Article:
Epilepsy appears to have no effect on pregnancy, though at the time of labour it may be mistaken for eclampsia by inexperienced observers. If the attacks are frequent the patient should be put upon large doses of potassium bromide and treated just as at other times.
—J. Whitridge Williams (1903)
Although several neurological diseases are relatively common in women of childbearing age, less than two pages were devoted to Diseases of the Nervous System in this textbook’s first edition. In the past, some may have precluded pregnancy, however, few do so now. Most encountered during pregnancy are the same as for nonpregnant women, however a few neurological disorders may be seen more frequently in pregnant women. Examples are Bell palsy, specific types of strokes, and benign intracranial hypertension or pseudotumor cerebri. Neurovascular disorders are an important cause of maternal mortality and accounted for 10 percent of maternal deaths in the United States from 2006 through 2010 (Creanga, 2015).
Many neurological disorders frequently precede pregnancy. Most women with chronic neurological disease who become pregnant will have successful outcomes, but some disorders have specific risks. Conversely, other women will have new-onset neurological symptoms during pregnancy, and these often must be distinguished from pregnancy complications. Psychiatric disorders can also manifest with cognitive and neuromuscular abnormalities and should be considered in the evaluation.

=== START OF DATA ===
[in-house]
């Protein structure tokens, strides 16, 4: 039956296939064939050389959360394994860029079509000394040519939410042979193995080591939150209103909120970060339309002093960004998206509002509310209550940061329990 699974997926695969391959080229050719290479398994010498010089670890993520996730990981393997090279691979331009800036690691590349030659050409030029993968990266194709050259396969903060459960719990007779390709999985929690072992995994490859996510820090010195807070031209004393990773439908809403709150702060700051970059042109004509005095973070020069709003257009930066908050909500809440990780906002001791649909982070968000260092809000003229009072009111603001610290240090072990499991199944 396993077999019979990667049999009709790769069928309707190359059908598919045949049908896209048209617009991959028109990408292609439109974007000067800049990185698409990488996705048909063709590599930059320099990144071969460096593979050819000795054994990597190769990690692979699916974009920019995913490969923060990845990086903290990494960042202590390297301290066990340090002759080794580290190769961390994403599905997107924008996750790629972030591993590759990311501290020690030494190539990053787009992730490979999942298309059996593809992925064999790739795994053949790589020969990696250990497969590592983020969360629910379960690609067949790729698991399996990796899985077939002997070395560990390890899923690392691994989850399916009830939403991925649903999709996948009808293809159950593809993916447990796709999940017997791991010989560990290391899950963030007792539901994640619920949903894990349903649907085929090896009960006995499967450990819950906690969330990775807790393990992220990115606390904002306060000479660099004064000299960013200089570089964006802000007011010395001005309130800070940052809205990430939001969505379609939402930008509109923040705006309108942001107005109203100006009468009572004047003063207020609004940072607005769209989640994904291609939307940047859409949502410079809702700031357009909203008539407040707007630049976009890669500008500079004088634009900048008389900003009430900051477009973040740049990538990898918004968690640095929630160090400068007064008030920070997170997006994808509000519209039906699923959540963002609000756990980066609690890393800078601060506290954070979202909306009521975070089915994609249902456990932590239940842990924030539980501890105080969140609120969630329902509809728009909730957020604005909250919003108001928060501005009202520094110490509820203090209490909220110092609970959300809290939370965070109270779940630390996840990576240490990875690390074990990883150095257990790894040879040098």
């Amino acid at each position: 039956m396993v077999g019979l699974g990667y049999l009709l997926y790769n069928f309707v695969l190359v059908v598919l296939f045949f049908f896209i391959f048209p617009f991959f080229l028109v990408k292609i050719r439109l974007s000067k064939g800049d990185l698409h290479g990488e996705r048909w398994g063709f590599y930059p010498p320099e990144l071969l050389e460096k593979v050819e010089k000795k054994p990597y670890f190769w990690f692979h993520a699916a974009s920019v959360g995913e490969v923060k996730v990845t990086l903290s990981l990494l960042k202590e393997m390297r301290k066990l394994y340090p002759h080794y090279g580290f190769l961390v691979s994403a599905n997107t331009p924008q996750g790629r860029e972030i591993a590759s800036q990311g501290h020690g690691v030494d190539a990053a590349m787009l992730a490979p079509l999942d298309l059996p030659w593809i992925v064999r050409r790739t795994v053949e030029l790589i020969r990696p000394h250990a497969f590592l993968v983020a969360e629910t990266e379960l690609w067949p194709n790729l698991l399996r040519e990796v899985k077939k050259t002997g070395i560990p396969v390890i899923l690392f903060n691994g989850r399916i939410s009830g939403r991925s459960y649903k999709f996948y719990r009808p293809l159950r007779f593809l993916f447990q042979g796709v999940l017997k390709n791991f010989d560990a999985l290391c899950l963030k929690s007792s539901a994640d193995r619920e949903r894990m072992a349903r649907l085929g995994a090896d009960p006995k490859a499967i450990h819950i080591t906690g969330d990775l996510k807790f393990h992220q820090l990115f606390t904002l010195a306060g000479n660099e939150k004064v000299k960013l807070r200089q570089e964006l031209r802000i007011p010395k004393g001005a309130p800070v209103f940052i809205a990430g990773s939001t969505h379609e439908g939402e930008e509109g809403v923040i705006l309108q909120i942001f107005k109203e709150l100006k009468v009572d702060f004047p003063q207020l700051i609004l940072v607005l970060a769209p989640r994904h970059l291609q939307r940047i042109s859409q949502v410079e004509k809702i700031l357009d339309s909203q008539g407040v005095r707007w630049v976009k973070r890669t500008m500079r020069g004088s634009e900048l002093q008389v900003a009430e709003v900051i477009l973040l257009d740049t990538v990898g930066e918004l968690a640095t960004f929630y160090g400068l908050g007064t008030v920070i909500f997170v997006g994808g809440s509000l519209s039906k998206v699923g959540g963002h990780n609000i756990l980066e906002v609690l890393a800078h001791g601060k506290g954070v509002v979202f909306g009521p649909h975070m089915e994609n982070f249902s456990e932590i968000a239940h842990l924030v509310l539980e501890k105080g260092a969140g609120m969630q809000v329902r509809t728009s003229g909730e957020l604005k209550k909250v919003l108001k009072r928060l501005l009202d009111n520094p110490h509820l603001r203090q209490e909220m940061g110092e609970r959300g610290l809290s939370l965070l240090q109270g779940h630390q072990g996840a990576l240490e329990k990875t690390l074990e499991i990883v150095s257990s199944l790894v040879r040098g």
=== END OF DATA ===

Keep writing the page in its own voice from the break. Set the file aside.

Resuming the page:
CENTRAL NERVOUS SYSTEM IMAGING
Computed tomography (CT) and magnetic resonance (MR) imaging assist in the diagnosis, classification, and management of many neurological and psychiatric disorders. As discussed in Chapter 46, these imaging methods can be used safely during pregnancy. CT scanning is often used when rapid diagnosis is necessary and is excellent for detecting recent hemorrhage. Because it does not use radiation, MR imaging is often preferred and is particularly helpful to diagnose demyelinating diseases, arteriovenous malformations, congenital and developmental nervous system abnormalities, posterior fossa lesions, and spinal cord diseases. Whenever either test is done, the woman with advanced pregnancy should be positioned in a left lateral tilt with a wedge under one hip to prevent hypotension and to diminish aortic pulsations, which may degrade the image.
Cerebral angiography with contrast injection, usually via the femoral artery, is a valuable adjunct to the diagnosis and treatment of some cerebrovascular diseases. Fluoroscopy delivers more radiation but can be performed with abdominal shielding. Positron emission tomography (PET) and functional MR imaging (fMRI) have not been evaluated for use in pregnant patients (Chiapparini, 2010).
In one national survey in the United States in 2012, 17 percent of those aged 18 to 44 years reported a severe headache or migraine within the past 3 months (Blackwell, 2014). Burch and coworkers (2015) reported that 24 percent of nonpregnant women in this age group were similarly affected. Of pregnant women presenting with headache who received a neurological consultation, two thirds were due to primary disorders, ...